5 Lowcountry Waterways to Explore this Spring

Bruce Tuten
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It may not seem like it at the moment—what with the 40 degree temperatures and overcast skies—but spring is just around the corner in Charleston. The days are getting significantly longer, it's gradually getting warmer outside, and local paddlers are foaming at the mouth to ditch their cold gear and soak up some rays while they paddle.

Charleston fosters a strong paddling community due to its proximity to so many awesome waterways around the city. It doesn't matter if you're brand new to the sport or if you've been paddling for decades, the Lowcountry is the perfect place to become more in tune with the marsh. So do yourself a favor this spring, and head out to one (or all) of these worthwhile lowcountry waterways paddling destinations.

1. Dewees Island

Dewees is a small, residential island located just north of Isle of Palms , about 20 minutes from downtown Charleston. It's the longest stretch of undeveloped coastline on the East Coast. The best paddling is found behind the island through its massive estuary. Launch out of the marina on Isle of Palms and head up the coast until you see one of the most beautiful beaches you've ever laid eyes on. On a good day, you'll see a minimum of 30 dolphins, a million different kinds of sea birds, and maybe a turtle or two. Remember, planning your trip around the tides will be the difference between a good time and a bad time, so make sure you’re paddling with the flow of the tide on your way in and out. A  tide-chart app on your smart phone is a big help here.

2. Bulls Island

Hunter Desportes

This is a favorite spots to pull up on the beach and hang out after a long paddling trip. The primitive beach on Bulls Island is littered with petrified trees (Boneyard Beach), vegetation, and plenty of spots to check out while you're taking a break from paddling. Bring a lunch to eat in the shade, and if you're into it, go look for some shark's teeth—there are truck loads of them on the beach here.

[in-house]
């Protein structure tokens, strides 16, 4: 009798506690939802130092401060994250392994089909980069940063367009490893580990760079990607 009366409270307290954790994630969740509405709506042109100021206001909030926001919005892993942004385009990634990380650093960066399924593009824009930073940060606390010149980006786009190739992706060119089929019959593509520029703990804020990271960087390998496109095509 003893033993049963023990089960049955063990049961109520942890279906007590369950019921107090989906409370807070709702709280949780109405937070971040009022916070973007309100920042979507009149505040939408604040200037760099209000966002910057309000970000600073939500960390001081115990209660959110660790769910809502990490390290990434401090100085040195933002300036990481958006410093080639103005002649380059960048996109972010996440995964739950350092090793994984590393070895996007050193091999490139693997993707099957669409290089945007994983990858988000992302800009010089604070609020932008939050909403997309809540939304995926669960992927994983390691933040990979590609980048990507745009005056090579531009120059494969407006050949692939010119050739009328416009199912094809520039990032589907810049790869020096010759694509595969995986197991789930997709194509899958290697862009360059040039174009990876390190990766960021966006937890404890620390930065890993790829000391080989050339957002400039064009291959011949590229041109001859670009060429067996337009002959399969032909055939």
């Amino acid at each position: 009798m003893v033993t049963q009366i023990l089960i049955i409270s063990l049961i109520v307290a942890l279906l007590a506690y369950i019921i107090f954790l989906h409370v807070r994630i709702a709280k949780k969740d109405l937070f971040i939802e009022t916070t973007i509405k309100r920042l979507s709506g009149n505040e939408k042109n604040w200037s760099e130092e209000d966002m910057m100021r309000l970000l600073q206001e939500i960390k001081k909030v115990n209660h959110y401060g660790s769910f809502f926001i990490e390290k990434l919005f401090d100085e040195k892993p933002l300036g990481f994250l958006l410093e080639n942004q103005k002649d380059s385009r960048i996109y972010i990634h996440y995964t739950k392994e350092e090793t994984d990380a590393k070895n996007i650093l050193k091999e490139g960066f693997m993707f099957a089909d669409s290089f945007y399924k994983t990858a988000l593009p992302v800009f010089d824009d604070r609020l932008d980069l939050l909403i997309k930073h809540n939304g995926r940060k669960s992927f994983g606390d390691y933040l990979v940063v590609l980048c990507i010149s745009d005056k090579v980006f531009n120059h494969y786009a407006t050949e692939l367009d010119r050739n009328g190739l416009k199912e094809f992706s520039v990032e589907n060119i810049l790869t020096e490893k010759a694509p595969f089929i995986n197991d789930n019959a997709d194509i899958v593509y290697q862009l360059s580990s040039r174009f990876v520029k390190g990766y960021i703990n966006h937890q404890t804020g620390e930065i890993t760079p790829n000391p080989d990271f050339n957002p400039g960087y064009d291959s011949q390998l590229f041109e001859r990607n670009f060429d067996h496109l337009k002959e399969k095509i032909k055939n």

3. Morris Island

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Morris Island is perhaps the most controversial of all the islands on Charleston's coast. Morris Island played a huge role in the Union's capturing of Charleston in the Civil War, and its ownership has changed hands nearly 10 times in the past 30 years. It came close to development several times, but it is now protected and serves as the perfect place for paddlers to go out and explore. Accessing the island is best done from the beach. If you try to pull up to the island from the marsh, you're going to sustain some gnarly battle scars from plants you've probably never seen or heard of before. Trust us, we've learned the hard way. Besides Morris Island's harsh marsh, the interior of the island is an awesome place to roam around and get a feel for how the Carolina coast must have looked 200 years ago.

4. Kiawah

Ian Brown

Kiawah, located just south of John’s Island, is a great spot to quickly drop into a creek and paddle around some beautiful marsh. Guided trips are available through the resort.  But there are a few drop-in points located along the marsh on your way out to the island if you want to explore on your own. Park, load in your boat, and make Kiawah your playground for the day. If you plan on being out for a while, bring a lunch, park your boat on Sandy Point , and hang out in the sun for an awesome time on the beach.

5. Stono River

If you're looking to paddle into an amazing tidal river, the Stono is the perfect place to check out. Drop in at the dock in the back of James island County Park , and either paddle up toward John's Island or down toward the ocean. There are plenty of tidal creeks and marsh on either side of the river, making the Stono the perfect place to go back to time after time.

For additional Resources, go see the folks at Half Moon Outfitters; they have all the literature and information you need for a great day of paddling, as well as rental boats and safety gear.

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